Piero Scaruffi(Copyright © 2013 Piero Scaruffi | Legal restrictions )
These are excerpts and elaborations from my book "The Nature of Consciousness"
The Origin of Language
Charles Darwin observed that languages seem to evolve the same way that species evolve. However, just like with species, he failed to explain what the origin of language could be.
Languages indeed evolved just like species, through little "mistakes" that were introduced by each generation. It is not surprising that the evolutionary trees drawn by biologists (based on DNA similarity) and linguists (based on language similarity) are almost identical. Language may date back to the beginning of mankind.
What is puzzling, then, is not the evolution of modern languages from primordial languages: it is how it came to be that non-linguistic animals evolved into a linguistic animal such as the human being. The real issue is the "evolution of language" from non-language, not the "evolution of languages" from pre-existing languages, that is puzzling.
A useful cue for research on the origin of language is that makes human language unique. The Indian neurologist Vilayanur Ramachandran thinks that there are five unique features of human language: an enormous lexicon; function words (not just sounds to signify an object or an event) such as "if ... then ..."; the capacity to refer to things that don't exist, or that existed in the past or that will exist in the future; the ability to create and understand metaphor and analogy; and its recursive structure (we can say and understand sentences such as "he thought that she thought...").
According to the US linguist Noam Chomsky and the US biologist Marc Hauser ("The faculty of language", 2002), what is unique to human language is only recursion. However, the US linguist Daniel Everett ("Cultural Constraints on Grammar and Cognition in Piraha", 2005) has shown that recursion is in fact not fundamental to human language.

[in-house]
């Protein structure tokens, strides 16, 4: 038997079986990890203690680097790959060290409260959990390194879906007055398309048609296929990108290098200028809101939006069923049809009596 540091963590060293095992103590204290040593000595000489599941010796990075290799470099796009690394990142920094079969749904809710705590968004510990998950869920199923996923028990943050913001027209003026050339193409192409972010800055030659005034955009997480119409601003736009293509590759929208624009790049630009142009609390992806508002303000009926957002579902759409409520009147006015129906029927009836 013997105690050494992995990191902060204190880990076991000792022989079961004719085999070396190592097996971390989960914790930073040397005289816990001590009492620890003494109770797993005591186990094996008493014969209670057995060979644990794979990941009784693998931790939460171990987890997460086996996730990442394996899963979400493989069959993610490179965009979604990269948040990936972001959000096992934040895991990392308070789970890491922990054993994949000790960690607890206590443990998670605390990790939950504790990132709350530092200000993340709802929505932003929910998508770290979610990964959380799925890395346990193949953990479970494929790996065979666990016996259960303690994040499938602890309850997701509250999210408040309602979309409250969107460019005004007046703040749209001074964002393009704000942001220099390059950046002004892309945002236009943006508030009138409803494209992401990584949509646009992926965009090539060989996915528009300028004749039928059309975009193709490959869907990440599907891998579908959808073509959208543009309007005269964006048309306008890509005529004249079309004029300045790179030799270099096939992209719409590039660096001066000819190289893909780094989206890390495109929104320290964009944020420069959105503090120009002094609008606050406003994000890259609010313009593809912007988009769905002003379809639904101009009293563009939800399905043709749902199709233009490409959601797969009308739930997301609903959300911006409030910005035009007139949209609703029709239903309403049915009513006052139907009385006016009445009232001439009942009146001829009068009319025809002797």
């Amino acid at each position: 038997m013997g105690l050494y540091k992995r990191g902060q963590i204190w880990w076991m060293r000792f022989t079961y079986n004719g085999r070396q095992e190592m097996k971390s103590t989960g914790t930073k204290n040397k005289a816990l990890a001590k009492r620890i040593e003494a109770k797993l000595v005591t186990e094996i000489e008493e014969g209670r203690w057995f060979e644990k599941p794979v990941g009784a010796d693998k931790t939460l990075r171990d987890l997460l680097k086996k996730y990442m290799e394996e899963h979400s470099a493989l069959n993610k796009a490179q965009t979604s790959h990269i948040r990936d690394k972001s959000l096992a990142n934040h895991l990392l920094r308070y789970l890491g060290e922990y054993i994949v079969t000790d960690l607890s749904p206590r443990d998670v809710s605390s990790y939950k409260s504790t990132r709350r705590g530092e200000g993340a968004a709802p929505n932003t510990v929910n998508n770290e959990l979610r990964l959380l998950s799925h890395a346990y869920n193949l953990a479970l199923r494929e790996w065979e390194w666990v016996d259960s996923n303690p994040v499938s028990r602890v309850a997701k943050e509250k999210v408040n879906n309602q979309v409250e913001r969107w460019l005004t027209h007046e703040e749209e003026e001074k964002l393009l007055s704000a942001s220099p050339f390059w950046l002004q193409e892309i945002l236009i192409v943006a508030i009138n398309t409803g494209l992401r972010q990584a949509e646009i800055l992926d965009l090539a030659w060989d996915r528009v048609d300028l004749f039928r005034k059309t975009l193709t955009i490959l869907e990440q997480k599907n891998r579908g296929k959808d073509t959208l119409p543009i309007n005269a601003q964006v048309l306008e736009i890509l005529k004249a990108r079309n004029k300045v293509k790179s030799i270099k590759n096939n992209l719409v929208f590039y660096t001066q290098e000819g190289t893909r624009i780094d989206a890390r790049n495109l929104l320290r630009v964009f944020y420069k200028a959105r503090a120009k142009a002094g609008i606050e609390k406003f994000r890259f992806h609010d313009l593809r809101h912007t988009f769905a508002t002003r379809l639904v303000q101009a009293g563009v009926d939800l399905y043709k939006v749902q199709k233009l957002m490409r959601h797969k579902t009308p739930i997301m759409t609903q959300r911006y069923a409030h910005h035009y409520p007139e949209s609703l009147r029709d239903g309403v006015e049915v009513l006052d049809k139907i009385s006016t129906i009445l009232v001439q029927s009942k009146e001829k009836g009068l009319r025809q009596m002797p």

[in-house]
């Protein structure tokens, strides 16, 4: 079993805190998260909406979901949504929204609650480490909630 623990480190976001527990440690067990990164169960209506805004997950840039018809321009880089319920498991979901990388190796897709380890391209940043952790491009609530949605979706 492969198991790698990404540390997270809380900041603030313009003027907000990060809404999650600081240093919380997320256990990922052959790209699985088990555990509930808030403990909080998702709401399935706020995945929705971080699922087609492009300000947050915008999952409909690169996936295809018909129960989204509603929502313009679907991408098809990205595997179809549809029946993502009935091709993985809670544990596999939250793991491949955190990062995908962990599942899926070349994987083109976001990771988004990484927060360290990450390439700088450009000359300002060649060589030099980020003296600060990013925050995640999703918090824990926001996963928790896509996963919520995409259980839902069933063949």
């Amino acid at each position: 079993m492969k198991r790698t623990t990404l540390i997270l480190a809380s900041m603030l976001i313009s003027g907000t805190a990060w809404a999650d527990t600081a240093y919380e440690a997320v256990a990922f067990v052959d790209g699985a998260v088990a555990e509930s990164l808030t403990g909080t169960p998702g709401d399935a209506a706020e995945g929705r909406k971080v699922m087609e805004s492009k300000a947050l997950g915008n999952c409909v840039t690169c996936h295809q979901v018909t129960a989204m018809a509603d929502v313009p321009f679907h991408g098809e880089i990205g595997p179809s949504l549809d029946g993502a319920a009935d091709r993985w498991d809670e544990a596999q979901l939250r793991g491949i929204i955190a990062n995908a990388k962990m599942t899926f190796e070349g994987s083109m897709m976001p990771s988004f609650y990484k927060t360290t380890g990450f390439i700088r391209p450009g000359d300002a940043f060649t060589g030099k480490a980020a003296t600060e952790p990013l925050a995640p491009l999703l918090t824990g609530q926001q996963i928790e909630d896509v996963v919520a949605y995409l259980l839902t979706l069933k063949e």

There isn't yet a plausible explanation for why only humans evolved the sophisticated combinatorial language that they use. Perhaps this is because we are not looking in the right place. Something must have made human language not only necessary but indispensable, and that must be something that has to do with the kind of lives that humans live.
Humans are the only species that does not like to live the way previous generations lived. Children disobey, and teenagers are rebels. In theory, this makes no evolutionary sense: the children despise the knowledge accumulated by the parents. Other species don't exhibit this tendency: the children live the exact same kind of life that their parents lived. The lifestyle of a squirrel is the same as the lifestyle of a squirrel that lived thousands of years ago. On the other hand, the lifestyle of humans changes with every generation.
If there were no history (change in what we do and how we do it), there would be no need for the sophisticated human language. The minds of other species only need a language that communicates what is happening now.
Not only their language but even the "sentences" and the "words" of those "languages" have presumably remained the same throughout the centuries: there is nothing new to talk about.
On the other hand, minds whose lifestyle changes from one generation to the next one (i.e. human minds) need a much broader language, and, more importantly, a language that needs to be flexible: humans don't know what they will be speaking about tomorrow, so their language must already contain tomorrow's language as a possible language.
Minds that continuously change their world need a language that can continuously change, and need a language that is capable of referring to the past. If your world is not your father's world, it takes more than simple present-based language. It takes a language that can describe both your father's world and your world.
Humans need to be able to say things that have never been said before.
Animals only need to be able to repeat the same things that all previous generations have said.
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